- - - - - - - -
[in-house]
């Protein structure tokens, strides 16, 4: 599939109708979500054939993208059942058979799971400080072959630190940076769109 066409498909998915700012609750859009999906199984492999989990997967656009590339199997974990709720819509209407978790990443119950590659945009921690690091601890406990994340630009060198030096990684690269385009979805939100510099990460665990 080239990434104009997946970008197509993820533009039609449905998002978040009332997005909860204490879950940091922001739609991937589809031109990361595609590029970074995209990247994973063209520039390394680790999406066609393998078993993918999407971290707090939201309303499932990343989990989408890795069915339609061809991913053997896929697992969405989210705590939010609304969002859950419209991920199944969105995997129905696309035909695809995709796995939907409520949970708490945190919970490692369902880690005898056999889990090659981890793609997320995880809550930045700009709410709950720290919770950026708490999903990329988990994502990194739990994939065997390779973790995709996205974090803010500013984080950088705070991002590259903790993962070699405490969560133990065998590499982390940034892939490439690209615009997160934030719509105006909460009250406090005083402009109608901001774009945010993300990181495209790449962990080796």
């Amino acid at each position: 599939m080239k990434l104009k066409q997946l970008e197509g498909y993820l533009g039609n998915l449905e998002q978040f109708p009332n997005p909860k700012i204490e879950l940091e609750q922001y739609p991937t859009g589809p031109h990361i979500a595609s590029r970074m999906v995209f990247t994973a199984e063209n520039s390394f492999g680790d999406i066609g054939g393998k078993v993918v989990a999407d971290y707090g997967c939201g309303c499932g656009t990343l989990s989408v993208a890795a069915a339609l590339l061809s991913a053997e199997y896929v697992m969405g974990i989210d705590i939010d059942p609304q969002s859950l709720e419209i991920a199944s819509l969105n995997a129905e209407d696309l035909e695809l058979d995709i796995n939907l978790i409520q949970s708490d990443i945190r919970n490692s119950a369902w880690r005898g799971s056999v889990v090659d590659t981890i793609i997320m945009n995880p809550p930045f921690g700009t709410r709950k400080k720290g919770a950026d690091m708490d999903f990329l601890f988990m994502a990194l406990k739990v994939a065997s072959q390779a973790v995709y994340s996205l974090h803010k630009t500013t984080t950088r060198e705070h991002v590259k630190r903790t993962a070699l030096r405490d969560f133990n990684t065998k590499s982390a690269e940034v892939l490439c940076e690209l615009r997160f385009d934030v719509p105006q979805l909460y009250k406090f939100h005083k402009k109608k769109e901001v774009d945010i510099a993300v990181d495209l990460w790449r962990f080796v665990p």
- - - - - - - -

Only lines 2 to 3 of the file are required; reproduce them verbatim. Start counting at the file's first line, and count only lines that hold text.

């Protein structure tokens, strides 16, 4: 599939109708979500054939993208059942058979799971400080072959630190940076769109 066409498909998915700012609750859009999906199984492999989990997967656009590339199997974990709720819509209407978790990443119950590659945009921690690091601890406990994340630009060198030096990684690269385009979805939100510099990460665990 080239990434104009997946970008197509993820533009039609449905998002978040009332997005909860204490879950940091922001739609991937589809031109990361595609590029970074995209990247994973063209520039390394680790999406066609393998078993993918999407971290707090939201309303499932990343989990989408890795069915339609061809991913053997896929697992969405989210705590939010609304969002859950419209991920199944969105995997129905696309035909695809995709796995939907409520949970708490945190919970490692369902880690005898056999889990090659981890793609997320995880809550930045700009709410709950720290919770950026708490999903990329988990994502990194739990994939065997390779973790995709996205974090803010500013984080950088705070991002590259903790993962070699405490969560133990065998590499982390940034892939490439690209615009997160934030719509105006909460009250406090005083402009109608901001774009945010993300990181495209790449962990080796």
């Amino acid at each position: 599939m080239k990434l104009k066409q997946l970008e197509g498909y993820l533009g039609n998915l449905e998002q978040f109708p009332n997005p909860k700012i204490e879950l940091e609750q922001y739609p991937t859009g589809p031109h990361i979500a595609s590029r970074m999906v995209f990247t994973a199984e063209n520039s390394f492999g680790d999406i066609g054939g393998k078993v993918v989990a999407d971290y707090g997967c939201g309303c499932g656009t990343l989990s989408v993208a890795a069915a339609l590339l061809s991913a053997e199997y896929v697992m969405g974990i989210d705590i939010d059942p609304q969002s859950l709720e419209i991920a199944s819509l969105n995997a129905e209407d696309l035909e695809l058979d995709i796995n939907l978790i409520q949970s708490d990443i945190r919970n490692s119950a369902w880690r005898g799971s056999v889990v090659d590659t981890i793609i997320m945009n995880p809550p930045f921690g700009t709410r709950k400080k720290g919770a950026d690091m708490d999903f990329l601890f988990m994502a990194l406990k739990v994939a065997s072959q390779a973790v995709y994340s996205l974090h803010k630009t500013t984080t950088r060198e705070h991002v590259k630190r903790t993962a070699l030096r405490d969560f133990n990684t065998k590499s982390a690269e940034v892939l490439c940076e690209l615009r997160f385009d934030v719509p105006q979805l909460y009250k406090f939100h005083k402009k109608k769109e901001v774009d945010i510099a993300v990181d495209l990460w790449r962990f080796v665990p």